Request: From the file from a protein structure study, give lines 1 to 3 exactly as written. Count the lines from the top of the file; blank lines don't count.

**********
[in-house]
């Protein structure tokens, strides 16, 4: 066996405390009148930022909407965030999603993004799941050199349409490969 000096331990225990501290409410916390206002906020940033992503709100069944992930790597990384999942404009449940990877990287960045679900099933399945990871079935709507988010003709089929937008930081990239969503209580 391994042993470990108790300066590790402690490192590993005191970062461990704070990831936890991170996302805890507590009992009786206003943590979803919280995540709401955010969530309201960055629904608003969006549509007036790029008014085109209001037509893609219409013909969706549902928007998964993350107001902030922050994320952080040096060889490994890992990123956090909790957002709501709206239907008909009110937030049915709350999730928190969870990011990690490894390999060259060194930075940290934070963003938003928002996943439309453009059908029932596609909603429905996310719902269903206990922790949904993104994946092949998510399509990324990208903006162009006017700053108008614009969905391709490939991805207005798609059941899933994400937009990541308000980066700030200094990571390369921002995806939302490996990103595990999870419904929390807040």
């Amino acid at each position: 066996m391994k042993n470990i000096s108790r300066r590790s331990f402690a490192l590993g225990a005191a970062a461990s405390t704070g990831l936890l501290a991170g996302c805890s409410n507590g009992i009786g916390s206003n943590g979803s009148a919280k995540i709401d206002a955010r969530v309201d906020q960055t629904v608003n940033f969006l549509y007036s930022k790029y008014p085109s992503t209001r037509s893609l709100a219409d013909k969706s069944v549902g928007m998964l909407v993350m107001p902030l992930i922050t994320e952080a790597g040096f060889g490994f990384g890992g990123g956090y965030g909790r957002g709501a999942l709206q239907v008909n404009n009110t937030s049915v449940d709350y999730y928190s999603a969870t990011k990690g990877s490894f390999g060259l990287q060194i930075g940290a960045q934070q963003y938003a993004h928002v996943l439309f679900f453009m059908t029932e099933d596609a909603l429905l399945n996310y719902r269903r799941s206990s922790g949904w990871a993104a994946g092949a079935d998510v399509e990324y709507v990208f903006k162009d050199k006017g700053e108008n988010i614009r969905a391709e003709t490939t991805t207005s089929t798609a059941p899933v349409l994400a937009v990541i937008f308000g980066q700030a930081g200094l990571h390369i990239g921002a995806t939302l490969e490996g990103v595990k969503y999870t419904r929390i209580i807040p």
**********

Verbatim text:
[in-house]
């Protein structure tokens, strides 16, 4: 066996405390009148930022909407965030999603993004799941050199349409490969 000096331990225990501290409410916390206002906020940033992503709100069944992930790597990384999942404009449940990877990287960045679900099933399945990871079935709507988010003709089929937008930081990239969503209580 391994042993470990108790300066590790402690490192590993005191970062461990704070990831936890991170996302805890507590009992009786206003943590979803919280995540709401955010969530309201960055629904608003969006549509007036790029008014085109209001037509893609219409013909969706549902928007998964993350107001902030922050994320952080040096060889490994890992990123956090909790957002709501709206239907008909009110937030049915709350999730928190969870990011990690490894390999060259060194930075940290934070963003938003928002996943439309453009059908029932596609909603429905996310719902269903206990922790949904993104994946092949998510399509990324990208903006162009006017700053108008614009969905391709490939991805207005798609059941899933994400937009990541308000980066700030200094990571390369921002995806939302490996990103595990999870419904929390807040």
């Amino acid at each position: 066996m391994k042993n470990i000096s108790r300066r590790s331990f402690a490192l590993g225990a005191a970062a461990s405390t704070g990831l936890l501290a991170g996302c805890s409410n507590g009992i009786g916390s206003n943590g979803s009148a919280k995540i709401d206002a955010r969530v309201d906020q960055t629904v608003n940033f969006l549509y007036s930022k790029y008014p085109s992503t209001r037509s893609l709100a219409d013909k969706s069944v549902g928007m998964l909407v993350m107001p902030l992930i922050t994320e952080a790597g040096f060889g490994f990384g890992g990123g956090y965030g909790r957002g709501a999942l709206q239907v008909n404009n009110t937030s049915v449940d709350y999730y928190s999603a969870t990011k990690g990877s490894f390999g060259l990287q060194i930075g940290a960045q934070q963003y938003a993004h928002v996943l439309f679900f453009m059908t029932e099933d596609a909603l429905l399945n996310y719902r269903r799941s206990s922790g949904w990871a993104a994946g092949a079935d998510v399509e990324y709507v990208f903006k162009d050199k006017g700053e108008n988010i614009r969905a391709e003709t490939t991805t207005s089929t798609a059941p899933v349409l994400a937009v990541i937008f308000g980066q700030a930081g200094l990571h390369i990239g921002a995806t939302l490969e490996g990103v595990k969503y999870t419904r929390i209580i807040p």